Japan consists of 3900 islands and lies off the east coast of Asia. Even though Japan is one of the most densely populated nations in the world, its growth rate has stabilized at .5%. 94% of all children go to senior high school and almost 90% finish. Responsibility for the sick, aged, and infirmed is changing from the family and private sector to government. Japan was founded in 600 BC and its 1st capital was in Nara (710-1867). The Portuguese, the 1st Westerners to make contact with Japan in 1542, opened trade which lasted until the mid 17th century. US Navy Commodore Matthew Perry forced Japan to reopen in 1854. Following wars with China and Russia in the late 1800s and early 1900s respectively, Japan took part in World Wars I and II. In between these wars Japan invaded Manchuria and China. The US dropped an atomic bomb on Hiroshima and Nagasaki and the Japanese surrendered in September, 1945 ending World War II (WWII). Following, WWII, the Allied Powers guided Japan's establishment as a nonthreatening nation and a democratic parliamentary government (a constitutional monarchy) with a limited defense force. Japan remains one of the most politically stable of all postwar democracies. The Liberal Democratic Party's Noboru Takeshita became prime minister in 1987. Japan has limited natural resources and only 19% of the land is arable. Japanese ingenuity and skill combine to produce one of the highest per hectare crop yields in the world. Japan is a major economic power, and its and the US economies are becoming more interdependent. Its exports, making up only 13% of the gross national product, mainly go to Canada and the US. Many in the US are concerned, however, with the trade deficit with Japan and are seeking ways to make trade more equitable. Japan wishes to maintain good relations with its Asian neighbors and other nations. The US and Japan enjoy a strong, productive relationship. PMID:12178004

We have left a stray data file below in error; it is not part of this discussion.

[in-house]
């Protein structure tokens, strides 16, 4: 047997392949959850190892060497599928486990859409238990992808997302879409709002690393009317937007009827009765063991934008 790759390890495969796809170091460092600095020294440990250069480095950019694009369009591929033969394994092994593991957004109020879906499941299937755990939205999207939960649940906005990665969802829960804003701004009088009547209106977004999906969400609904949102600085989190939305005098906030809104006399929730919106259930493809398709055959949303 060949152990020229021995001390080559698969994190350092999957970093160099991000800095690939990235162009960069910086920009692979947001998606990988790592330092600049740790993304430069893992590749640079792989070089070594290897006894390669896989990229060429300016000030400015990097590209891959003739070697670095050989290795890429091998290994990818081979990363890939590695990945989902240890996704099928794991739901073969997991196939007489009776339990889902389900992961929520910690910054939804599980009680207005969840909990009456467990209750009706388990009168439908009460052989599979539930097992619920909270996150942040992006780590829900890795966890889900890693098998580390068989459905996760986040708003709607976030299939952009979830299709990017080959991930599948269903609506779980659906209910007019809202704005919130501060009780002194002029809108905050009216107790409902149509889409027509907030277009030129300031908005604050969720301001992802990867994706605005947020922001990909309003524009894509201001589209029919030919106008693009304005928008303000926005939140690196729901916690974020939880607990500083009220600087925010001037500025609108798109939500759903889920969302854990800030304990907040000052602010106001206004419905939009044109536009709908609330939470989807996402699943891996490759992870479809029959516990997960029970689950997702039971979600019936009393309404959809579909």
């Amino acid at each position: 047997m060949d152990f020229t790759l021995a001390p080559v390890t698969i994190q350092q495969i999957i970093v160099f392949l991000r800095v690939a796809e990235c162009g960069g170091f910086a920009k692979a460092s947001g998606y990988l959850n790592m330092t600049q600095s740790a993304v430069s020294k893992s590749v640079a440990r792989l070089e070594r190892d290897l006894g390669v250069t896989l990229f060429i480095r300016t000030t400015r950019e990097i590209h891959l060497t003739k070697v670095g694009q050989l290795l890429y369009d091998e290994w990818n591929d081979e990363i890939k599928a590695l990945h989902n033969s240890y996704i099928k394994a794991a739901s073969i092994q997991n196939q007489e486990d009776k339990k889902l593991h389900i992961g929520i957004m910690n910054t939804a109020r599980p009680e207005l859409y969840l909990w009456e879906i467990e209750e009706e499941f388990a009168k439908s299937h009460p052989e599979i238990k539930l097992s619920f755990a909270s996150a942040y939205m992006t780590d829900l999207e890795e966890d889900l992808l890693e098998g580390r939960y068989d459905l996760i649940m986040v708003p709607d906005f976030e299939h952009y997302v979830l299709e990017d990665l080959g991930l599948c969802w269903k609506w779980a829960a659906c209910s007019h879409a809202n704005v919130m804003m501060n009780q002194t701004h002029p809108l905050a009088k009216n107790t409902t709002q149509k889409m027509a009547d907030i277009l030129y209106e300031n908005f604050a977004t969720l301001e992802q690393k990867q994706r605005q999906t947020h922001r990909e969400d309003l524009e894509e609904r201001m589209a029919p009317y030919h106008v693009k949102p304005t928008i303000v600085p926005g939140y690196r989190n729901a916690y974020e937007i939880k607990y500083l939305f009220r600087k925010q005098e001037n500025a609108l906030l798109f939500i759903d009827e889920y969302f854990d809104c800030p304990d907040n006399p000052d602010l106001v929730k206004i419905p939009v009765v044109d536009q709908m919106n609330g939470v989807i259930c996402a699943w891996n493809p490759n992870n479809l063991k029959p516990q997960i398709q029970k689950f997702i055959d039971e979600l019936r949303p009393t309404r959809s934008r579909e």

5. VUV spectrophotometry for photomasks characterization at 193 nm

    NASA Astrophysics Data System (ADS)

    Yang, Minghong; Leiterer, Jork; Gatto, Alexandre; Kaiser, Norbert; Höllein, Ingo; Teuber, Silvio; Bubke, Karsten

    2005-10-01

    This paper intends to develop a measurement system to characterize photomasks for 193 nm lithography applications. Based on the VUV spectrophotometer at the Fraunhofer IOF institute, some modifications have been addressed to fulfil these special measurements. Characterizations on photomasks have been successfully carried out, which show good correlations to simulations.

  6. Calibration of single particle sizing velocimeters using photomask reticles

    NASA Technical Reports Server (NTRS)

    Hirleman, E. D.; Holve, D. J.; Hovenac, E. A.

    1988-01-01

    The development of photomask reticle calibration standards for single particle instruments is discussed. The calibration method studied involves the use of photomask reticles where the particle artifacts are actually disks of chrome thin film in the clear field reticles produced by photolithography and etching processes. Consideration is given to various aspects of theory, design, and performance.

  7. Continuous improvement journey at Du Pont photomasks

    NASA Astrophysics Data System (ADS)

    Henderson, Robert K.

    1994-02-01

    This paper describes the history and experiences of Du Pont Photomasks in their efforts to integrate the continuous improvement philosophy and practices embodied in the Malcolm Baldrige National Quality Award criteria into their way of doing business. A case study of key learnings in this almost four year long process is presented. Specific topics discussed include the process applied to achieve ISO 9000 certification, the quality systems deployed in this effort, and the use of a balanced set of business and quality metrics to assess and improve upon performance.